In this particular case, it is important to note two things. The first is that the existence, the contents and the delivery of the memo are not in dispute. Instead, the only dispute is whether Husain Haqqani had anything to do with the preparation of the memo or whether the memo is entirely a figment of Mr Ijaz’s imagination.

The second point is that the Commission set up by the Supreme Court cannot determine the authenticity of the memo. Instead, the most the Commission can do is investigate the authenticity of the memo and give its report. The conclusions in the Commission’s report may form the basis of criminal charges filed against Mr Haqqani, but those charges would still be adjudicated by a competent court after a full trial.

In short, what the Supreme Court has short-circuited is not the trial of Husain Haqqani but the investigation into his alleged crimes. Is this textbook procedure? No. Is it unprecedented? No.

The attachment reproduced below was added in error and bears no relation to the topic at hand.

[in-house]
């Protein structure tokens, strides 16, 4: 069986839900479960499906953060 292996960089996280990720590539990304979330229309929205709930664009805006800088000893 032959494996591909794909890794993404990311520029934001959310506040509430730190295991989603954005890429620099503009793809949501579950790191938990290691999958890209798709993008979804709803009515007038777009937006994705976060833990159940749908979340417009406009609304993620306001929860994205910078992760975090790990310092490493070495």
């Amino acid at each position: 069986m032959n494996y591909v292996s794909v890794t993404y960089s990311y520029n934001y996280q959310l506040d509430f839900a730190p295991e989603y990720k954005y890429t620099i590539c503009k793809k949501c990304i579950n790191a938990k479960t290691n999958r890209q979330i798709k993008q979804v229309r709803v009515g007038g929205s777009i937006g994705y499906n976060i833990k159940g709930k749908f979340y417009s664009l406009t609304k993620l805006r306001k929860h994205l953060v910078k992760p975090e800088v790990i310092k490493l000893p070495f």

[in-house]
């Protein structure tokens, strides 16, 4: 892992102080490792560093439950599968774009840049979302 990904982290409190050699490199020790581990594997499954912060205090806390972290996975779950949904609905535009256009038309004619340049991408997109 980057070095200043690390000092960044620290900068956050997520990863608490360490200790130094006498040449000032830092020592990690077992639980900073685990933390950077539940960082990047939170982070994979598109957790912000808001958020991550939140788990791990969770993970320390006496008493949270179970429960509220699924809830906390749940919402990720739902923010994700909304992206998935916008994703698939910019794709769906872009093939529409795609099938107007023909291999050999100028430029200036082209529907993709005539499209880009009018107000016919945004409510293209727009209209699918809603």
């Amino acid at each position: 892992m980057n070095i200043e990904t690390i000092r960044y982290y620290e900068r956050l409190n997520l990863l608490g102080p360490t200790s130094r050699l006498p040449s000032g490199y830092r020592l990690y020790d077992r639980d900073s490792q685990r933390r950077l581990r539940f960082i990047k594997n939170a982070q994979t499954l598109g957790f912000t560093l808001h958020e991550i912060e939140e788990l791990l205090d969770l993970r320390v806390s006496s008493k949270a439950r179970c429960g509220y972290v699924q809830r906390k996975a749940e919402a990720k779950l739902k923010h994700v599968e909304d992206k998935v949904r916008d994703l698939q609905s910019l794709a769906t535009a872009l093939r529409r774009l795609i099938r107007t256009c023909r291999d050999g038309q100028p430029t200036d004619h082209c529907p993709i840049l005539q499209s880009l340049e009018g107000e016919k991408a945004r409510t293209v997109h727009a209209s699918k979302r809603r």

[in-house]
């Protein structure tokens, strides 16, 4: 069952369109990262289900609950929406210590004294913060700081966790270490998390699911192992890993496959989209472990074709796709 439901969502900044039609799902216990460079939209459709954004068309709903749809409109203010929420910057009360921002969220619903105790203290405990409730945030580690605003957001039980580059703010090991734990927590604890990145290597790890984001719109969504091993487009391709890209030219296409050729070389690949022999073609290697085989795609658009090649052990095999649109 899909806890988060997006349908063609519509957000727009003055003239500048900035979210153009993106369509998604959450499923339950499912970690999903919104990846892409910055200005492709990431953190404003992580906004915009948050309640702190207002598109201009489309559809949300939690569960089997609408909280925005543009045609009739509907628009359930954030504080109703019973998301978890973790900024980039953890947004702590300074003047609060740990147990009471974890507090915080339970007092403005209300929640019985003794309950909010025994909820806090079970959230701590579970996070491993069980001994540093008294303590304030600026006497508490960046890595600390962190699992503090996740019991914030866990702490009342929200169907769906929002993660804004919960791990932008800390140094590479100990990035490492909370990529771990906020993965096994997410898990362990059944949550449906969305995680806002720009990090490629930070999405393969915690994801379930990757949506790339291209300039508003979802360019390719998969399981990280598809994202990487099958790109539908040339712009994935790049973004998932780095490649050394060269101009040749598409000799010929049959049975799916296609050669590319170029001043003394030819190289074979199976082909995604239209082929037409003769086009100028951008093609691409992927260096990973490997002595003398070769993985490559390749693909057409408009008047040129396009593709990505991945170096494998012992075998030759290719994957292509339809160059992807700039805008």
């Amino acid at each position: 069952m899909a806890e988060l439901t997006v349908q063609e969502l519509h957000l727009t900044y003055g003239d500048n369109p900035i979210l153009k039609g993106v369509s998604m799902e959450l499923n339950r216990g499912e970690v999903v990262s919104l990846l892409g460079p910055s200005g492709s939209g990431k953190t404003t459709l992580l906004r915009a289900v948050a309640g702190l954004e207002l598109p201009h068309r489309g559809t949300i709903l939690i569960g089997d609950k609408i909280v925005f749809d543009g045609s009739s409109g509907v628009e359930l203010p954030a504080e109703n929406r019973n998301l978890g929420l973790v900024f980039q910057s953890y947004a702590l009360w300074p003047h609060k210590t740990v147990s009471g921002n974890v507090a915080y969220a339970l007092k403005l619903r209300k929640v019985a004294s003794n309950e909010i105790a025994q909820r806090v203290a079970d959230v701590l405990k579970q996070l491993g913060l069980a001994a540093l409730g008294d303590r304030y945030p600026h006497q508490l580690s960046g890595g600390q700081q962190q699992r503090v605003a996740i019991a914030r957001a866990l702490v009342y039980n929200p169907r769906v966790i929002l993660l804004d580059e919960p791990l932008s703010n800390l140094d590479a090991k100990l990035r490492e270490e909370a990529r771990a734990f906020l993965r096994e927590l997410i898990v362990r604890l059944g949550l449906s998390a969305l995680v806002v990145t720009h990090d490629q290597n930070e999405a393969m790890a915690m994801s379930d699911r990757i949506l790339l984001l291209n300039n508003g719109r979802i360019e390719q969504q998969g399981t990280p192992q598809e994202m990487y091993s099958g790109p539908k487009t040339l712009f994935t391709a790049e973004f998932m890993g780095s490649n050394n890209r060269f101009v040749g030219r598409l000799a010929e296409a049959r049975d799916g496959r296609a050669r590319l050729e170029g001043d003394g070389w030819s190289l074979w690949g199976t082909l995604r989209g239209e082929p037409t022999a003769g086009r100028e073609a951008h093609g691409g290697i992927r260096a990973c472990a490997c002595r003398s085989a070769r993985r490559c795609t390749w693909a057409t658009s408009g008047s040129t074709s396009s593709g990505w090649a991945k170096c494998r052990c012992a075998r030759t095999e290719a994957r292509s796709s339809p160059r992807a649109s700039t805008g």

Criticism of the Supreme Court’s order therefore boils down to the question of whether or not the court was justified in taking over investigation of the memo. Given the fact that the memo can realistically form the basis of a presidential impeachment — as conceded by Asma herself — I personally find the Supreme Court’s decision to try and ensure an investigation of the highest possible standards to be prima facie reasonable.

This, in turn, brings me to the final point. Asma Jahangir has summarily dismissed the Commission as not being independent. I do not think that the three honourable members of the commission deserve this treatment. Each of the three is a distinguished jurist with an impeccable reputation. In the absence of any specific, substantiated allegations of bias, they deserve better than to be castigated as establishment stooges merely because Madam Jahangir is unhappy with a particular decision.

Two years ago, when Asma Jahangir ran for president of the Supreme Court Bar, I proudly voted for her. I am still proud of her achievement as the first female president of the SCBA. I am not proud of her recent tantrum. As a senior and eminent lawyer, she owed a duty not only to her client but to the institution of the law. I think she failed that second duty.